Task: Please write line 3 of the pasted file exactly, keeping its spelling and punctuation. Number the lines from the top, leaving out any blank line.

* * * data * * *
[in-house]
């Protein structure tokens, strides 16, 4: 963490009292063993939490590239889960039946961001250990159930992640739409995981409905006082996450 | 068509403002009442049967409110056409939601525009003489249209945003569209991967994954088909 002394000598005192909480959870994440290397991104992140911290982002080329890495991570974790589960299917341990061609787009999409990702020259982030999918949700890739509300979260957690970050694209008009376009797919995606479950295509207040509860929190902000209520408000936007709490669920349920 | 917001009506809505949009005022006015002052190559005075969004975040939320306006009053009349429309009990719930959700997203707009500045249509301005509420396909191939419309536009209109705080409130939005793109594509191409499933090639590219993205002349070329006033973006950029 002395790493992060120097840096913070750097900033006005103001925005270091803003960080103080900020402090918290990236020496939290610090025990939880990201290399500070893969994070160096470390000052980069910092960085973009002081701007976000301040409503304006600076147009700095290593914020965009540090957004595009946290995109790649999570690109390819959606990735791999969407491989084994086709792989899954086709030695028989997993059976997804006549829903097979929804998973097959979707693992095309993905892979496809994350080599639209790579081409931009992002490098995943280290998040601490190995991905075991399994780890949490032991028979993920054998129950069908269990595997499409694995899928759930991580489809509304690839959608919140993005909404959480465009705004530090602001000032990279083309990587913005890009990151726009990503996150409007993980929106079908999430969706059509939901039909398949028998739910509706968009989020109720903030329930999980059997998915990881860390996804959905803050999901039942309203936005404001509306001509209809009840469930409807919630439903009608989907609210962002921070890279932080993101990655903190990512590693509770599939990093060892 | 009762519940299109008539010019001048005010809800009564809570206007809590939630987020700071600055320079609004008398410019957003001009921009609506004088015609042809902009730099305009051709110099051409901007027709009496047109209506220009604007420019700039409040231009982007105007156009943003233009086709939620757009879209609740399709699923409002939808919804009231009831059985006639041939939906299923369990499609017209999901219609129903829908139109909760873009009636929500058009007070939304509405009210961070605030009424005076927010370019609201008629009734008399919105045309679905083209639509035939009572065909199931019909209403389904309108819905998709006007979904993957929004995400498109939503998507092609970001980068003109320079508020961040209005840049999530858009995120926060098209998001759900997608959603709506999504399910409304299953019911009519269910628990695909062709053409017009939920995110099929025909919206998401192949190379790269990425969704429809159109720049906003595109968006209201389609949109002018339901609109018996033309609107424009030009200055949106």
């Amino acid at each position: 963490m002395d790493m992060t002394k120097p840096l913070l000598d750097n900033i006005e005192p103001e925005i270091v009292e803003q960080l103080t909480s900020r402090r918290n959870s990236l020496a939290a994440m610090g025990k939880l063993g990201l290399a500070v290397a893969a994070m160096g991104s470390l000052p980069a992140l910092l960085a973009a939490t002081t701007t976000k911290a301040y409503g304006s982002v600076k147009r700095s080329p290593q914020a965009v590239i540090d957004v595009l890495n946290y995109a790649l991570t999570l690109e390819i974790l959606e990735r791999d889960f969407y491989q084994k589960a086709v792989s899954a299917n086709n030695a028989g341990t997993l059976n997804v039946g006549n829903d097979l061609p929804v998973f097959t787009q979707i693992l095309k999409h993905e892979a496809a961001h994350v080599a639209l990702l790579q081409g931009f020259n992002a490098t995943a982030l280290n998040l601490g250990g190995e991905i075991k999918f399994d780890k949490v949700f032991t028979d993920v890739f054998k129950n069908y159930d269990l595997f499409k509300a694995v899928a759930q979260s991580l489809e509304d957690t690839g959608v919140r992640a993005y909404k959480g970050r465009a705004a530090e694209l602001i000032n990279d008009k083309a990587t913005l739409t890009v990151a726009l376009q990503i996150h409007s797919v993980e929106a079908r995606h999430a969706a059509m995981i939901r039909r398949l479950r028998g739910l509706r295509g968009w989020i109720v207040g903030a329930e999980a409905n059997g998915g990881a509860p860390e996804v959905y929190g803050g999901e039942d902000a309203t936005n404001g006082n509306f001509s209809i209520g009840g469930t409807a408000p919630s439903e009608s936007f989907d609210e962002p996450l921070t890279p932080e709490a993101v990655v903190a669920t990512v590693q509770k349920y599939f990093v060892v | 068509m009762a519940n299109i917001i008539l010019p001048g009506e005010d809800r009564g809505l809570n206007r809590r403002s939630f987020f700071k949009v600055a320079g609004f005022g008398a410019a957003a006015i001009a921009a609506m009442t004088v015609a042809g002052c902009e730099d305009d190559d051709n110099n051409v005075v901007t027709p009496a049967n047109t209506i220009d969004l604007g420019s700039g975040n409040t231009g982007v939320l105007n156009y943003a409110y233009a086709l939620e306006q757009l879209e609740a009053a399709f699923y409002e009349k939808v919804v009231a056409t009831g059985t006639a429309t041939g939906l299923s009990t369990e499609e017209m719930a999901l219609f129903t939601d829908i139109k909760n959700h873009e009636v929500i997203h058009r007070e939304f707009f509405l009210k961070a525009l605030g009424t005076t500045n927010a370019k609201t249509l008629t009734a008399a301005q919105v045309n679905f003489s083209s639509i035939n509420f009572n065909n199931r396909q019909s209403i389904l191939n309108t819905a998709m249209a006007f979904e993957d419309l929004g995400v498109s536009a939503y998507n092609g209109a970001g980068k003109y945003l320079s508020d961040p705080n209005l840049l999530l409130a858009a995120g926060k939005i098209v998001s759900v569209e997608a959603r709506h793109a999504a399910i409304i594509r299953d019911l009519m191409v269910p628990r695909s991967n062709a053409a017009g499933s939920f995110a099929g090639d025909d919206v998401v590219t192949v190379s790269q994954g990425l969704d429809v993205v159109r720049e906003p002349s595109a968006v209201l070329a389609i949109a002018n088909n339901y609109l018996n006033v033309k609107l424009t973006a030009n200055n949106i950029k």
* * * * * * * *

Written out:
């Amino acid at each position: 963490m002395d790493m992060t002394k120097p840096l913070l000598d750097n900033i006005e005192p103001e925005i270091v009292e803003q960080l103080t909480s900020r402090r918290n959870s990236l020496a939290a994440m610090g025990k939880l063993g990201l290399a500070v290397a893969a994070m160096g991104s470390l000052p980069a992140l910092l960085a973009a939490t002081t701007t976000k911290a301040y409503g304006s982002v600076k147009r700095s080329p290593q914020a965009v590239i540090d957004v595009l890495n946290y995109a790649l991570t999570l690109e390819i974790l959606e990735r791999d889960f969407y491989q084994k589960a086709v792989s899954a299917n086709n030695a028989g341990t997993l059976n997804v039946g006549n829903d097979l061609p929804v998973f097959t787009q979707i693992l095309k999409h993905e892979a496809a961001h994350v080599a639209l990702l790579q081409g931009f020259n992002a490098t995943a982030l280290n998040l601490g250990g190995e991905i075991k999918f399994d780890k949490v949700f032991t028979d993920v890739f054998k129950n069908y159930d269990l595997f499409k509300a694995v899928a759930q979260s991580l489809e509304d957690t690839g959608v919140r992640a993005y909404k959480g970050r465009a705004a530090e694209l602001i000032n990279d008009k083309a990587t913005l739409t890009v990151a726009l376009q990503i996150h409007s797919v993980e929106a079908r995606h999430a969706a059509m995981i939901r039909r398949l479950r028998g739910l509706r295509g968009w989020i109720v207040g903030a329930e999980a409905n059997g998915g990881a509860p860390e996804v959905y929190g803050g999901e039942d902000a309203t936005n404001g006082n509306f001509s209809i209520g009840g469930t409807a408000p919630s439903e009608s936007f989907d609210e962002p996450l921070t890279p932080e709490a993101v990655v903190a669920t990512v590693q509770k349920y599939f990093v060892v | 068509m009762a519940n299109i917001i008539l010019p001048g009506e005010d809800r009564g809505l809570n206007r809590r403002s939630f987020f700071k949009v600055a320079g609004f005022g008398a410019a957003a006015i001009a921009a609506m009442t004088v015609a042809g002052c902009e730099d305009d190559d051709n110099n051409v005075v901007t027709p009496a049967n047109t209506i220009d969004l604007g420019s700039g975040n409040t231009g982007v939320l105007n156009y943003a409110y233009a086709l939620e306006q757009l879209e609740a009053a399709f699923y409002e009349k939808v919804v009231a056409t009831g059985t006639a429309t041939g939906l299923s009990t369990e499609e017209m719930a999901l219609f129903t939601d829908i139109k909760n959700h873009e009636v929500i997203h058009r007070e939304f707009f509405l009210k961070a525009l605030g009424t005076t500045n927010a370019k609201t249509l008629t009734a008399a301005q919105v045309n679905f003489s083209s639509i035939n509420f009572n065909n199931r396909q019909s209403i389904l191939n309108t819905a998709m249209a006007f979904e993957d419309l929004g995400v498109s536009a939503y998507n092609g209109a970001g980068k003109y945003l320079s508020d961040p705080n209005l840049l999530l409130a858009a995120g926060k939005i098209v998001s759900v569209e997608a959603r709506h793109a999504a399910i409304i594509r299953d019911l009519m191409v269910p628990r695909s991967n062709a053409a017009g499933s939920f995110a099929g090639d025909d919206v998401v590219t192949v190379s790269q994954g990425l969704d429809v993205v159109r720049e906003p002349s595109a968006v209201l070329a389609i949109a002018n088909n339901y609109l018996n006033v033309k609107l424009t973006a030009n200055n949106i950029k």